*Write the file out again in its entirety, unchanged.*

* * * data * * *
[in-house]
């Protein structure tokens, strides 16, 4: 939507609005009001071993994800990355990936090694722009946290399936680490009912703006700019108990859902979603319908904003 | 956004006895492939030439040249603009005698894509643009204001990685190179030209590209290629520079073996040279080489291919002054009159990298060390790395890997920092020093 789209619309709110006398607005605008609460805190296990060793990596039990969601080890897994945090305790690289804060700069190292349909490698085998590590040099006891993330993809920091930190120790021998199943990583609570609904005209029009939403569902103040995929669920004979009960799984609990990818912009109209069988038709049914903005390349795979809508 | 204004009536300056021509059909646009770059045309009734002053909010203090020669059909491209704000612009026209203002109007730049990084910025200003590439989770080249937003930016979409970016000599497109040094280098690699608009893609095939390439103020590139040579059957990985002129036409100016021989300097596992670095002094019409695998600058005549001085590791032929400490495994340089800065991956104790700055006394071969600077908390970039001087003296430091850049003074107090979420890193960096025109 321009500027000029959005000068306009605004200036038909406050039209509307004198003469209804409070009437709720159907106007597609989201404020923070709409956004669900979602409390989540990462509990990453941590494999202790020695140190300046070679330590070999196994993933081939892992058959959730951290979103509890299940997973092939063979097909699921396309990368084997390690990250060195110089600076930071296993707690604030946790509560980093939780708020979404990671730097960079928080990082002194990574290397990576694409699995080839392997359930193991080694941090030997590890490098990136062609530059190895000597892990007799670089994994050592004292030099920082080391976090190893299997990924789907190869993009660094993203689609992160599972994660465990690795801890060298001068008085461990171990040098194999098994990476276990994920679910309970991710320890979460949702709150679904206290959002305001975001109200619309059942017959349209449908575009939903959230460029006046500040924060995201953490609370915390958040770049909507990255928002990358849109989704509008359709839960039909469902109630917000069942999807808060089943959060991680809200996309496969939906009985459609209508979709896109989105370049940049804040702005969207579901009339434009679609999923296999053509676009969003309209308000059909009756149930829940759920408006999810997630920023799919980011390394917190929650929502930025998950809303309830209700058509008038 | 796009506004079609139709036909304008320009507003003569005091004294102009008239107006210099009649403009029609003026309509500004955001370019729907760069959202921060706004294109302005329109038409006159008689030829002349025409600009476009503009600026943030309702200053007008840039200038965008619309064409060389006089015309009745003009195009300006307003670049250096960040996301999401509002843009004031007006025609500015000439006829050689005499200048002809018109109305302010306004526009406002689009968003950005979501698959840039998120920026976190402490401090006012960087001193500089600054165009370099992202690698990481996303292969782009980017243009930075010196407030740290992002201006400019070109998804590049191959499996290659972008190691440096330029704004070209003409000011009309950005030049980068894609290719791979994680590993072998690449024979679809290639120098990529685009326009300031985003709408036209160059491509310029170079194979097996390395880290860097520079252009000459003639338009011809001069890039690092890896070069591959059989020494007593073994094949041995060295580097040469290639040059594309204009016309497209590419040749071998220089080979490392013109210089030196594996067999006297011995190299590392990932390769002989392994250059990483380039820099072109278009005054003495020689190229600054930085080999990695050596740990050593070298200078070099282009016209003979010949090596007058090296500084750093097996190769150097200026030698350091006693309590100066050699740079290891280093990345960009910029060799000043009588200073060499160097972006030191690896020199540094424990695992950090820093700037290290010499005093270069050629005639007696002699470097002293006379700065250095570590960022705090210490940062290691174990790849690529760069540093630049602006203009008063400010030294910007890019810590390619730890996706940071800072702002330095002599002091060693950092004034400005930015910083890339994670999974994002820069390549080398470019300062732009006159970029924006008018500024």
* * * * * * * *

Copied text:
[in-house]
């Protein structure tokens, strides 16, 4: 939507609005009001071993994800990355990936090694722009946290399936680490009912703006700019108990859902979603319908904003 | 956004006895492939030439040249603009005698894509643009204001990685190179030209590209290629520079073996040279080489291919002054009159990298060390790395890997920092020093 789209619309709110006398607005605008609460805190296990060793990596039990969601080890897994945090305790690289804060700069190292349909490698085998590590040099006891993330993809920091930190120790021998199943990583609570609904005209029009939403569902103040995929669920004979009960799984609990990818912009109209069988038709049914903005390349795979809508 | 204004009536300056021509059909646009770059045309009734002053909010203090020669059909491209704000612009026209203002109007730049990084910025200003590439989770080249937003930016979409970016000599497109040094280098690699608009893609095939390439103020590139040579059957990985002129036409100016021989300097596992670095002094019409695998600058005549001085590791032929400490495994340089800065991956104790700055006394071969600077908390970039001087003296430091850049003074107090979420890193960096025109 321009500027000029959005000068306009605004200036038909406050039209509307004198003469209804409070009437709720159907106007597609989201404020923070709409956004669900979602409390989540990462509990990453941590494999202790020695140190300046070679330590070999196994993933081939892992058959959730951290979103509890299940997973092939063979097909699921396309990368084997390690990250060195110089600076930071296993707690604030946790509560980093939780708020979404990671730097960079928080990082002194990574290397990576694409699995080839392997359930193991080694941090030997590890490098990136062609530059190895000597892990007799670089994994050592004292030099920082080391976090190893299997990924789907190869993009660094993203689609992160599972994660465990690795801890060298001068008085461990171990040098194999098994990476276990994920679910309970991710320890979460949702709150679904206290959002305001975001109200619309059942017959349209449908575009939903959230460029006046500040924060995201953490609370915390958040770049909507990255928002990358849109989704509008359709839960039909469902109630917000069942999807808060089943959060991680809200996309496969939906009985459609209508979709896109989105370049940049804040702005969207579901009339434009679609999923296999053509676009969003309209308000059909009756149930829940759920408006999810997630920023799919980011390394917190929650929502930025998950809303309830209700058509008038 | 796009506004079609139709036909304008320009507003003569005091004294102009008239107006210099009649403009029609003026309509500004955001370019729907760069959202921060706004294109302005329109038409006159008689030829002349025409600009476009503009600026943030309702200053007008840039200038965008619309064409060389006089015309009745003009195009300006307003670049250096960040996301999401509002843009004031007006025609500015000439006829050689005499200048002809018109109305302010306004526009406002689009968003950005979501698959840039998120920026976190402490401090006012960087001193500089600054165009370099992202690698990481996303292969782009980017243009930075010196407030740290992002201006400019070109998804590049191959499996290659972008190691440096330029704004070209003409000011009309950005030049980068894609290719791979994680590993072998690449024979679809290639120098990529685009326009300031985003709408036209160059491509310029170079194979097996390395880290860097520079252009000459003639338009011809001069890039690092890896070069591959059989020494007593073994094949041995060295580097040469290639040059594309204009016309497209590419040749071998220089080979490392013109210089030196594996067999006297011995190299590392990932390769002989392994250059990483380039820099072109278009005054003495020689190229600054930085080999990695050596740990050593070298200078070099282009016209003979010949090596007058090296500084750093097996190769150097200026030698350091006693309590100066050699740079290891280093990345960009910029060799000043009588200073060499160097972006030191690896020199540094424990695992950090820093700037290290010499005093270069050629005639007696002699470097002293006379700065250095570590960022705090210490940062290691174990790849690529760069540093630049602006203009008063400010030294910007890019810590390619730890996706940071800072702002330095002599002091060693950092004034400005930015910083890339994670999974994002820069390549080398470019300062732009006159970029924006008018500024």